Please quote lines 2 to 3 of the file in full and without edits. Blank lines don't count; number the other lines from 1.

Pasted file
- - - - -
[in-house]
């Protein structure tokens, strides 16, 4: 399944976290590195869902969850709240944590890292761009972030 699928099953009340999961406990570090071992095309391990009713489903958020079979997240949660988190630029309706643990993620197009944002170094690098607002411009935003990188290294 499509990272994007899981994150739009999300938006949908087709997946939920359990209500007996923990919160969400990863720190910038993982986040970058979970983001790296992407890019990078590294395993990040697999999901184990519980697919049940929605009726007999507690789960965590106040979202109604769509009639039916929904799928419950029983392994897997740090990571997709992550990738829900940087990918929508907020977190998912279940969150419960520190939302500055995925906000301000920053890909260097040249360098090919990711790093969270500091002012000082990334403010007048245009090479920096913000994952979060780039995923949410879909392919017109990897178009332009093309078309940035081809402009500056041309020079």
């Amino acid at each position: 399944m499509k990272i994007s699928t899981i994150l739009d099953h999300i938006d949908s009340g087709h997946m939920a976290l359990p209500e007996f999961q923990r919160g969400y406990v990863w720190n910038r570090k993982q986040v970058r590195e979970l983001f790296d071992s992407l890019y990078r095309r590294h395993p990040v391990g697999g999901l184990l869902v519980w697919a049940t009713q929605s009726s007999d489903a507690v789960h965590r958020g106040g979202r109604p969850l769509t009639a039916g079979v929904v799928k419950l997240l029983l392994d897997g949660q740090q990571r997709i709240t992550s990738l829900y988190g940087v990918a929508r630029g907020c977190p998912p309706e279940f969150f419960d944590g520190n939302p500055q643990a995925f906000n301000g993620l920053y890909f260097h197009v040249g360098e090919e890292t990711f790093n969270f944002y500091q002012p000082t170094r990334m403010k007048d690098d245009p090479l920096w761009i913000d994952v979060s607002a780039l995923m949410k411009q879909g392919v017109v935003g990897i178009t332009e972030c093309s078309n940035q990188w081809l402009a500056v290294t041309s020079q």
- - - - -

């Protein structure tokens, strides 16, 4: 399944976290590195869902969850709240944590890292761009972030 699928099953009340999961406990570090071992095309391990009713489903958020079979997240949660988190630029309706643990993620197009944002170094690098607002411009935003990188290294 499509990272994007899981994150739009999300938006949908087709997946939920359990209500007996923990919160969400990863720190910038993982986040970058979970983001790296992407890019990078590294395993990040697999999901184990519980697919049940929605009726007999507690789960965590106040979202109604769509009639039916929904799928419950029983392994897997740090990571997709992550990738829900940087990918929508907020977190998912279940969150419960520190939302500055995925906000301000920053890909260097040249360098090919990711790093969270500091002012000082990334403010007048245009090479920096913000994952979060780039995923949410879909392919017109990897178009332009093309078309940035081809402009500056041309020079």
């Amino acid at each position: 399944m499509k990272i994007s699928t899981i994150l739009d099953h999300i938006d949908s009340g087709h997946m939920a976290l359990p209500e007996f999961q923990r919160g969400y406990v990863w720190n910038r570090k993982q986040v970058r590195e979970l983001f790296d071992s992407l890019y990078r095309r590294h395993p990040v391990g697999g999901l184990l869902v519980w697919a049940t009713q929605s009726s007999d489903a507690v789960h965590r958020g106040g979202r109604p969850l769509t009639a039916g079979v929904v799928k419950l997240l029983l392994d897997g949660q740090q990571r997709i709240t992550s990738l829900y988190g940087v990918a929508r630029g907020c977190p998912p309706e279940f969150f419960d944590g520190n939302p500055q643990a995925f906000n301000g993620l920053y890909f260097h197009v040249g360098e090919e890292t990711f790093n969270f944002y500091q002012p000082t170094r990334m403010k007048d690098d245009p090479l920096w761009i913000d994952v979060s607002a780039l995923m949410k411009q879909g392919v017109v935003g990897i178009t332009e972030c093309s078309n940035q990188w081809l402009a500056v290294t041309s020079q």